Intel denies 45nm quad-core CPU delay

Intel's Core 2 Extreme QX9650: Buggy or brilliant?

Is the full roll out of Intel's new 45nm PC processors being prevented by a hardware bug? Not according to Intel itself, despite overwhelming internet scuttlebutt to the contrary.

Intel released its first 45nm chip, the Core 2 Extreme QX9650 quad-core CPU back in November last year. At the CES show last week, it added a further nine desktop and mobile 45nm CPUs, all dual-core models to be unleashed before the end of January.

However, it's the absence of any further 45nm quad-core releases that has had tongues wagging and keyboards clattering. Could Intel's 45nm quads be suffering from a bug similar to AMD's troubled quad-core chips?

Intel insider

Website DailyTech claims an unnamed Intel insider said the problem involves stability issues at high operating frequencies. "During a simulation, at high clock frequencies, engineers noticed an increase of potential failures after a designated amount of time," the engineer allegedly explained.

From there, things get very complicated. Not all models in Intel's new 45nm Penryn family are thought to be affected by the problem. Apparently, none of Intel's 45nm quad-core Xeon workstation and server chips or the existing QX9650 Extreme desktop processor suffer from the bug.

So, it's actually the upcoming mainstream quad-core models, namely the Core 2 Q9550, Q9450 and Q9300 chips, that are bugged out for the time being. How can this be possible, you may be wondering? Because they use a different stepping, or revision, of Intel's 45nm CPU architecture. Or so the argument goes.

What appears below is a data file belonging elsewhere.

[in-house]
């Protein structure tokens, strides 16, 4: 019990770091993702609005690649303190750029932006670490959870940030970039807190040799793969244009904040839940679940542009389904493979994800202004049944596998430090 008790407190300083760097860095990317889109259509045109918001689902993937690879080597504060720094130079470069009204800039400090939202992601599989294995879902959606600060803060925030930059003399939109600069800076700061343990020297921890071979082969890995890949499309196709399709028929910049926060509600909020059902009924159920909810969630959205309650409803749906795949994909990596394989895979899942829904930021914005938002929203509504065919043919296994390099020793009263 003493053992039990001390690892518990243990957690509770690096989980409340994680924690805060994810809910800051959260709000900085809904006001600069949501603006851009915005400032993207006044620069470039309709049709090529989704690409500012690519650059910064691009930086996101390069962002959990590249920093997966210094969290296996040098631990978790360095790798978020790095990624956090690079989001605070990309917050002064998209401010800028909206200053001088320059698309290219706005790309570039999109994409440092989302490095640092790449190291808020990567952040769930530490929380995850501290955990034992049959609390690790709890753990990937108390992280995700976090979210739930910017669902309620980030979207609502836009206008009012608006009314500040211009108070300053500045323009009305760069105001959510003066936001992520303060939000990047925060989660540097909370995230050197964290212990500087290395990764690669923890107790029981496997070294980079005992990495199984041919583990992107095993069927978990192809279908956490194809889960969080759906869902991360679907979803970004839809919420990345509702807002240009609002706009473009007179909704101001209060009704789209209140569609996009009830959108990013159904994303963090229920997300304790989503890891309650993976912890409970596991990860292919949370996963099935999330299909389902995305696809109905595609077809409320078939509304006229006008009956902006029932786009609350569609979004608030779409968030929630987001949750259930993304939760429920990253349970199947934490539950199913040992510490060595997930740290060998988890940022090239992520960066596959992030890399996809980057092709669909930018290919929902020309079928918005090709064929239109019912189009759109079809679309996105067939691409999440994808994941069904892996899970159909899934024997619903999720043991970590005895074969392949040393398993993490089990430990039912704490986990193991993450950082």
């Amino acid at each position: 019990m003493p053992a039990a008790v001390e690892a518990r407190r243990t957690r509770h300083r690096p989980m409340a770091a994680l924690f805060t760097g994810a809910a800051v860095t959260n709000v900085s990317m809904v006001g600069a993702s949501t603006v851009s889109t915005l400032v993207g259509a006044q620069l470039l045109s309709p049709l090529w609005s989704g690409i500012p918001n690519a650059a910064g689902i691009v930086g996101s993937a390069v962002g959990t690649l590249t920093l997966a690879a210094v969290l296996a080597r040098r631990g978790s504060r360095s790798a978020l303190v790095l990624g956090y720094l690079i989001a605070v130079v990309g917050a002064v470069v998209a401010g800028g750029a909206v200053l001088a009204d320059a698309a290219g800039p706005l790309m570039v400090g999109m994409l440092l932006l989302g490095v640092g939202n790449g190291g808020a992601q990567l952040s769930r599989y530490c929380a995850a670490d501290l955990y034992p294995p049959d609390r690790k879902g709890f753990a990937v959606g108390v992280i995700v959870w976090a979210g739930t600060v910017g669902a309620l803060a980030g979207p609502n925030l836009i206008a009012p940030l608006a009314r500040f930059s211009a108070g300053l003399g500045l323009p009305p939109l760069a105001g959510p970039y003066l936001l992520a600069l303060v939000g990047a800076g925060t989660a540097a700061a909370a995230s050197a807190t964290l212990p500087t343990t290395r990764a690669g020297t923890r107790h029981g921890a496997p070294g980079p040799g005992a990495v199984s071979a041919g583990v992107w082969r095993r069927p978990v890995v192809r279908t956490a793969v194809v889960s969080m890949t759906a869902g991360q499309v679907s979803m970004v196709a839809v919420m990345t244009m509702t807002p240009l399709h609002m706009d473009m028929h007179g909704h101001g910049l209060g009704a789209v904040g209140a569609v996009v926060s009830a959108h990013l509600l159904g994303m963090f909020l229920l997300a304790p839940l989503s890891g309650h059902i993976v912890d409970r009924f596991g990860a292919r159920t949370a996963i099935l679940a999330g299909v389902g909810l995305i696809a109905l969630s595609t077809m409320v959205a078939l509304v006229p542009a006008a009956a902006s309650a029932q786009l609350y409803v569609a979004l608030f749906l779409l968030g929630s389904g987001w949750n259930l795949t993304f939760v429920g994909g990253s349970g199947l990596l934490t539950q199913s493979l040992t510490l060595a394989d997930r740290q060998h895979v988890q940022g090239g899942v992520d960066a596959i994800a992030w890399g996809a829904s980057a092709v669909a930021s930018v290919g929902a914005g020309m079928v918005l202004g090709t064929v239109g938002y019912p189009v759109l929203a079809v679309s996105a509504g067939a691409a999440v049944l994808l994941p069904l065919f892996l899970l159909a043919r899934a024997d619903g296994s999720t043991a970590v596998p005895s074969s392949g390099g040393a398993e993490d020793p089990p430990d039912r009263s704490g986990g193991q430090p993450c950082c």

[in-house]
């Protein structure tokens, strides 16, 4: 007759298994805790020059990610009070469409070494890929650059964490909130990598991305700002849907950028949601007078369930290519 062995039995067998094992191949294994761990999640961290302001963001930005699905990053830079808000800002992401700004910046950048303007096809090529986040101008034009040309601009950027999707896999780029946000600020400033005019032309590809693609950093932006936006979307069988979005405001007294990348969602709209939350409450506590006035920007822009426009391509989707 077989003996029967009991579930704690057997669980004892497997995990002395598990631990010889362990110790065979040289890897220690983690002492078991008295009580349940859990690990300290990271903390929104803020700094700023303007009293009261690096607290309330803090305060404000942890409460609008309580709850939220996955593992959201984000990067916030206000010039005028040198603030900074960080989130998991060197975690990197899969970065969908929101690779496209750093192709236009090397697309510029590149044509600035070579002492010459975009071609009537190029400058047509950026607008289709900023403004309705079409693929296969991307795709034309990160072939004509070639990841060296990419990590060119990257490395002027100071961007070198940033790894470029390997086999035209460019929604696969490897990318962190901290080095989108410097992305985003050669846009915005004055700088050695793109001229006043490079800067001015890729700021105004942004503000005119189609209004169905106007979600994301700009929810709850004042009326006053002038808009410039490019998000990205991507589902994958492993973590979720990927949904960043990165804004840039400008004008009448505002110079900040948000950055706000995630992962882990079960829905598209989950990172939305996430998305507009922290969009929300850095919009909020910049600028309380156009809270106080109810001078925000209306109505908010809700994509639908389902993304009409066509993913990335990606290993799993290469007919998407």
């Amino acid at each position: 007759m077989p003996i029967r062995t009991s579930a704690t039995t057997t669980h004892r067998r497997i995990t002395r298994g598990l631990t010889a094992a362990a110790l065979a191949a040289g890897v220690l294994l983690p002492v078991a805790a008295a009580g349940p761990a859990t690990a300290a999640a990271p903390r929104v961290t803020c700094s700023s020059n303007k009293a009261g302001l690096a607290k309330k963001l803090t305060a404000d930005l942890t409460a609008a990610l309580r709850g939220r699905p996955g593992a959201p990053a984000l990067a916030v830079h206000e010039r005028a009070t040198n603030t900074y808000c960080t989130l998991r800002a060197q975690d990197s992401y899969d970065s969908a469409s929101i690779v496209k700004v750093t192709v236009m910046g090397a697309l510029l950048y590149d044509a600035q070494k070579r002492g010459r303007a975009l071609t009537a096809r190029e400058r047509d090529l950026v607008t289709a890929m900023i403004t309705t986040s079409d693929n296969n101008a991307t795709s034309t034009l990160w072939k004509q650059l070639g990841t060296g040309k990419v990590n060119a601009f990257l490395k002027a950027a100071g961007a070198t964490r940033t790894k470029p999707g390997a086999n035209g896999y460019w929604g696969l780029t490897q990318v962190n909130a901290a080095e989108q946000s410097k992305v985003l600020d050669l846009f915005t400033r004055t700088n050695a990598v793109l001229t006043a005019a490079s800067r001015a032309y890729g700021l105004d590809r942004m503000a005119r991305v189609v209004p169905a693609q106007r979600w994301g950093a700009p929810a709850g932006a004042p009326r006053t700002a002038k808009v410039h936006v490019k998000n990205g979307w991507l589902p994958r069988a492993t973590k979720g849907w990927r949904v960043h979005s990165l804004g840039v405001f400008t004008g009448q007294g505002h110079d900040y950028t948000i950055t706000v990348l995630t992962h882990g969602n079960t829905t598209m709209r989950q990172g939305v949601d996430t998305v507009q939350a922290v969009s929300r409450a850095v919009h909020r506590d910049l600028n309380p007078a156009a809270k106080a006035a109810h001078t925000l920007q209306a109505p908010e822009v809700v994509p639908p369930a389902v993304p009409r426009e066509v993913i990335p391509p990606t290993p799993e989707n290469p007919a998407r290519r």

Something fishy

If that all sounds a bit fishy, there is an alternative theory, this time put forward by PC Watch. Instead, all of Intel's 45nm chips are equally blighted. But the problem actually involves how the chips communicate over the front side bus.

In this scenario, the noisy bus interface on mainstream quad-core 45nm Core 2 processors only becomes a problem on cheap four-layer desktop motherboards with mediocre signal integrity. For Xeons and Core 2 Extreme chips that typically saddle up with boards with more layers and better signal integrity, it's not an issue.

More plausible? Yes, but either way the supposed result is that those mainstream quad-core chips have been delayed while Intel addresses the problem. And that explains why Intel will only commit to launching them by the end of March.

What does Intel have to say in its defence? How about this. There are no secret bugs blighting its 45nm processors. That's not to say the chips are perfect. According to Intel's Nick Knupffer, "all processors have errata." That's a politely euphemistic way of saying all chips have bugs.

He's got the K-now how

But as with the rest of its range, Intel has published a full list of 45nm 'errata'. It's all completely routine. More to the point, Knupffer says, it's simply not true that any Intel 45nm processors are being delayed due to bugs. "We said we'd launch the first 45nm processors in the last quarter of 2007 and we did. We said we'll release further 45nm models in the first quarter of 2008. And that's exactly what we are doing."

For now we're happy to give Intel the benefit of the doubt. We've seen no evidence of stability problems in the 45nm Core 2 and Xeon processors we've reviewed. But if Intel doesn't hit that self imposed March 31st deadline, well, we'll be back with our magnifying glass and tweezers.


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